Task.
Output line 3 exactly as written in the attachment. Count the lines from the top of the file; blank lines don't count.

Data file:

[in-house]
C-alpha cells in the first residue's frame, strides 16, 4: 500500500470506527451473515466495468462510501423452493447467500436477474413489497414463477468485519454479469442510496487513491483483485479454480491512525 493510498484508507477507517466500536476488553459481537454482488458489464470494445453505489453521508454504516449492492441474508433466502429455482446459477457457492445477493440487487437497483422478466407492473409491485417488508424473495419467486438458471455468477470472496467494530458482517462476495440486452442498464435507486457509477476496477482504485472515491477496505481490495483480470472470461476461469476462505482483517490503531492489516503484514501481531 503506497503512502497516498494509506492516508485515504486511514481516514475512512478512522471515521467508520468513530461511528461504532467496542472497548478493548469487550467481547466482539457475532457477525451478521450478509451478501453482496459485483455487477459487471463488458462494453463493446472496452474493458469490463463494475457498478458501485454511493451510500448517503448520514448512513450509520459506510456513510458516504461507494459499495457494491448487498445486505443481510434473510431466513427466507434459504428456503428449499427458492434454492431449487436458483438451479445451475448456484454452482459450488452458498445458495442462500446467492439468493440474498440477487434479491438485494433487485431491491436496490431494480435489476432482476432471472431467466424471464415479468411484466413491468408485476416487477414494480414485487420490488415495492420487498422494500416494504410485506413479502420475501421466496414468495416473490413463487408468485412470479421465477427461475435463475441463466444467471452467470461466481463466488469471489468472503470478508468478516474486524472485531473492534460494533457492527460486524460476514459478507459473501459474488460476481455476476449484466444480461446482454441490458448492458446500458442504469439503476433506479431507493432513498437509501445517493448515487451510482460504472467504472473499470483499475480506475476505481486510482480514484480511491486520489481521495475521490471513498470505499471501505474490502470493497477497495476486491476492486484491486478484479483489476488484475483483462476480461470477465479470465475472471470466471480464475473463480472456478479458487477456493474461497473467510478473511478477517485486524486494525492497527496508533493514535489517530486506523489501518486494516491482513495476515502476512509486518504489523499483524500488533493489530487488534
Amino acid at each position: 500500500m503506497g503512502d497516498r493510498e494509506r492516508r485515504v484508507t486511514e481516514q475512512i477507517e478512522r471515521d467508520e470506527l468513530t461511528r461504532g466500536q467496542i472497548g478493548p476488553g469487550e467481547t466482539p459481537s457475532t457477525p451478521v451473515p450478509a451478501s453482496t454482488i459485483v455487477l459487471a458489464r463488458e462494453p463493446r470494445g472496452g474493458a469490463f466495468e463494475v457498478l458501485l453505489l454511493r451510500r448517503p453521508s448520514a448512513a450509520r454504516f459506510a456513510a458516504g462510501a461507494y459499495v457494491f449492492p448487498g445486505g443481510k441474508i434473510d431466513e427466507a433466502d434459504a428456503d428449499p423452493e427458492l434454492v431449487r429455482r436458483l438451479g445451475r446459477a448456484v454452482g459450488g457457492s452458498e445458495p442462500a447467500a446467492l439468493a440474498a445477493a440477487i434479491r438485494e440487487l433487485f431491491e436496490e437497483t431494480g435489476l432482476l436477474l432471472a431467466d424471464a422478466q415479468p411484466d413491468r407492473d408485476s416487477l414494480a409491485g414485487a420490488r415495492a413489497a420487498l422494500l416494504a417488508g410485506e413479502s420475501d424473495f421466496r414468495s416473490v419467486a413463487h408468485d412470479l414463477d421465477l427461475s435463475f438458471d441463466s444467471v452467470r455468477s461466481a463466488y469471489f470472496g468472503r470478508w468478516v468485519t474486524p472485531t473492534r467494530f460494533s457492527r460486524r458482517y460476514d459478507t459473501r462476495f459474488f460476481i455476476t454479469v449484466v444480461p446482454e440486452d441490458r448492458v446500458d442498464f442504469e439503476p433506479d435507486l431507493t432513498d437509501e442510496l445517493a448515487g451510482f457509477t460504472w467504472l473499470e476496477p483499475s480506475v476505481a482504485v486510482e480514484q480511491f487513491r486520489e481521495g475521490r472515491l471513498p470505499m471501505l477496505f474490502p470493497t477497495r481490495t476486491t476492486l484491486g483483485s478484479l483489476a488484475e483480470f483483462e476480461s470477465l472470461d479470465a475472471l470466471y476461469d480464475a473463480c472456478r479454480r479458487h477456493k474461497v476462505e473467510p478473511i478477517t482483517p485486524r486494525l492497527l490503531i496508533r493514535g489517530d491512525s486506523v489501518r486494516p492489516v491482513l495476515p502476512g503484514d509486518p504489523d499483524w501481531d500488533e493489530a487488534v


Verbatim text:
Amino acid at each position: 500500500m503506497g503512502d497516498r493510498e494509506r492516508r485515504v484508507t486511514e481516514q475512512i477507517e478512522r471515521d467508520e470506527l468513530t461511528r461504532g466500536q467496542i472497548g478493548p476488553g469487550e467481547t466482539p459481537s457475532t457477525p451478521v451473515p450478509a451478501s453482496t454482488i459485483v455487477l459487471a458489464r463488458e462494453p463493446r470494445g472496452g474493458a469490463f466495468e463494475v457498478l458501485l453505489l454511493r451510500r448517503p453521508s448520514a448512513a450509520r454504516f459506510a456513510a458516504g462510501a461507494y459499495v457494491f449492492p448487498g445486505g443481510k441474508i434473510d431466513e427466507a433466502d434459504a428456503d428449499p423452493e427458492l434454492v431449487r429455482r436458483l438451479g445451475r446459477a448456484v454452482g459450488g457457492s452458498e445458495p442462500a447467500a446467492l439468493a440474498a445477493a440477487i434479491r438485494e440487487l433487485f431491491e436496490e437497483t431494480g435489476l432482476l436477474l432471472a431467466d424471464a422478466q415479468p411484466d413491468r407492473d408485476s416487477l414494480a409491485g414485487a420490488r415495492a413489497a420487498l422494500l416494504a417488508g410485506e413479502s420475501d424473495f421466496r414468495s416473490v419467486a413463487h408468485d412470479l414463477d421465477l427461475s435463475f438458471d441463466s444467471v452467470r455468477s461466481a463466488y469471489f470472496g468472503r470478508w468478516v468485519t474486524p472485531t473492534r467494530f460494533s457492527r460486524r458482517y460476514d459478507t459473501r462476495f459474488f460476481i455476476t454479469v449484466v444480461p446482454e440486452d441490458r448492458v446500458d442498464f442504469e439503476p433506479d435507486l431507493t432513498d437509501e442510496l445517493a448515487g451510482f457509477t460504472w467504472l473499470e476496477p483499475s480506475v476505481a482504485v486510482e480514484q480511491f487513491r486520489e481521495g475521490r472515491l471513498p470505499m471501505l477496505f474490502p470493497t477497495r481490495t476486491t476492486l484491486g483483485s478484479l483489476a488484475e483480470f483483462e476480461s470477465l472470461d479470465a475472471l470466471y476461469d480464475a473463480c472456478r479454480r479458487h477456493k474461497v476462505e473467510p478473511i478477517t482483517p485486524r486494525l492497527l490503531i496508533r493514535g489517530d491512525s486506523v489501518r486494516p492489516v491482513l495476515p502476512g503484514d509486518p504489523d499483524w501481531d500488533e493489530a487488534v